I have a new life in Christ and so do you.  We have this life where there is peace with God and each other, a life where Christ lives in us through faith, a life where hatred does not control us, a life where I look for ways to show the love of God to my brothers and sisters the way God showed his love to me.

There is a world of people just like Cain, who cannot understand this sort of thing.  It’s foreign, nonsense. They don’t know Christ or care about him so how can they have his love in their hearts?  Instead, they serve themselves.  They hate any opposing view that does not fit their own.

Brothers and sisters, that is not us.  We are not ruled by what we hate.  We are ruled by the love of God.  We are so saturated with it, that we cannot possibly keep it in.  God’s love will never just be a me and God thing.  It will always be a God and us thing.  It will always be giving up what I want because God gave himself up for me.  I will put the needs of others first.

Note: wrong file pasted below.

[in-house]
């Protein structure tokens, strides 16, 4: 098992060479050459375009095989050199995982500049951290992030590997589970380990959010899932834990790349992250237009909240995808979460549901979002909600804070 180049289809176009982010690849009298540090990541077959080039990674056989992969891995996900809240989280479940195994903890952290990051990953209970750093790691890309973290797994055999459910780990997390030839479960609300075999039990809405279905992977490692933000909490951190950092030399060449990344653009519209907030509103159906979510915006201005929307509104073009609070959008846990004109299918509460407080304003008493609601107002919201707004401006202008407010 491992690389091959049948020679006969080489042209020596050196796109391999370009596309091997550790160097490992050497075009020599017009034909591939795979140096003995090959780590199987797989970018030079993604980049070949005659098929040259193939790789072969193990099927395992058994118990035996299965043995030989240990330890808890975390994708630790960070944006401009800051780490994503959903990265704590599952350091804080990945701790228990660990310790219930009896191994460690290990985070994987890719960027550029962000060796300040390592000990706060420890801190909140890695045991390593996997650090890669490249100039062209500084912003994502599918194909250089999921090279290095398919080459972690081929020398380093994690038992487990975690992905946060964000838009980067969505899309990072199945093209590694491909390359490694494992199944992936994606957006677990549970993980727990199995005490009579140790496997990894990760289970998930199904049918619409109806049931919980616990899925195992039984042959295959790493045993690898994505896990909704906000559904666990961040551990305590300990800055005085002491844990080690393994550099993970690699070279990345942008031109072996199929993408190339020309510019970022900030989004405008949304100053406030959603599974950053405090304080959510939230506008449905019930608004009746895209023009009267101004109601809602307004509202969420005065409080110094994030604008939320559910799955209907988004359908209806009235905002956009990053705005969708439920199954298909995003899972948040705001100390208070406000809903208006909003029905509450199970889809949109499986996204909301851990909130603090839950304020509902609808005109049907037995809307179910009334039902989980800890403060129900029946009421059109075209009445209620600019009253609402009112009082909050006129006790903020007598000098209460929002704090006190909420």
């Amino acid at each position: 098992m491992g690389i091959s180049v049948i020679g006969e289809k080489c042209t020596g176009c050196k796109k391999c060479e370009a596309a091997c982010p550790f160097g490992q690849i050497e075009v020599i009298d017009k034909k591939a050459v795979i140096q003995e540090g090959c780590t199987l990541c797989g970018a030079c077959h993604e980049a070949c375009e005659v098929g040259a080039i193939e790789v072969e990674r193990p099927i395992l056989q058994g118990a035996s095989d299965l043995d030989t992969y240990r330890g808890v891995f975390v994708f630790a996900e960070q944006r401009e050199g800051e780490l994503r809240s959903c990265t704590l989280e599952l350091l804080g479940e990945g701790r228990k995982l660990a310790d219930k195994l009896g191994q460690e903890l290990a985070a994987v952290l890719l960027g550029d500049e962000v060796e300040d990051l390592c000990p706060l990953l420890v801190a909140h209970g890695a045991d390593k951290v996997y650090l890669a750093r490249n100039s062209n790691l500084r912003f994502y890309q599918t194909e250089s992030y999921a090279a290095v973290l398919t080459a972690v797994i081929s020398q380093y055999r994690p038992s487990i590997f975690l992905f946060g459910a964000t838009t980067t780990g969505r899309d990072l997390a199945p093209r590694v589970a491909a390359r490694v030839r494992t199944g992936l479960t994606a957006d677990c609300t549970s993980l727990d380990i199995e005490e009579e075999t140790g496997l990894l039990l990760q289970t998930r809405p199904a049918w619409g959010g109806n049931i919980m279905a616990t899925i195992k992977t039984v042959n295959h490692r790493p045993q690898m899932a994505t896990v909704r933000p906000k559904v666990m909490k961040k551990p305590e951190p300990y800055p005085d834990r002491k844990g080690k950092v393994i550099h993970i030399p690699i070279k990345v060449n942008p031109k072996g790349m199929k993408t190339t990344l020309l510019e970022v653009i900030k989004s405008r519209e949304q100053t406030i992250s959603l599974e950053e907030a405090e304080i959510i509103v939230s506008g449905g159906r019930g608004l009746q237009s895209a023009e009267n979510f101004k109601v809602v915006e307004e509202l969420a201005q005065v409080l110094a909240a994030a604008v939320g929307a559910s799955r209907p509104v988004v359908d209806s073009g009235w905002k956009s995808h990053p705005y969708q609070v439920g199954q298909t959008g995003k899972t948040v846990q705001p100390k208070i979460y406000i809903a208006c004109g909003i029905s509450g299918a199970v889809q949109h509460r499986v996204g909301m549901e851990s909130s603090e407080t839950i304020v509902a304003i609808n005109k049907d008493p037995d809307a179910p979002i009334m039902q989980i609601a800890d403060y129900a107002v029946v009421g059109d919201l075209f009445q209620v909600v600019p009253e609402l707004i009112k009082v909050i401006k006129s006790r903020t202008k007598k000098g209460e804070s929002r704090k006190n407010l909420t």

This love that flows from God through us will be visible.  It will be visible in this family of believers here.  It will be visible like good fruit is visible on a tree.  People will see your joy that exists not because everything in life is going smoothly, but because sins are forgiven and life in heaven is yours.  People will see your kindness, that isn’t looking for a reward but desires to help others in need.  People will see your faithfulness, that even though we live in fickle times, the risen Lord keeps us steadfast.  These brothers and sisters will see it and rejoice that God’s love can do such things.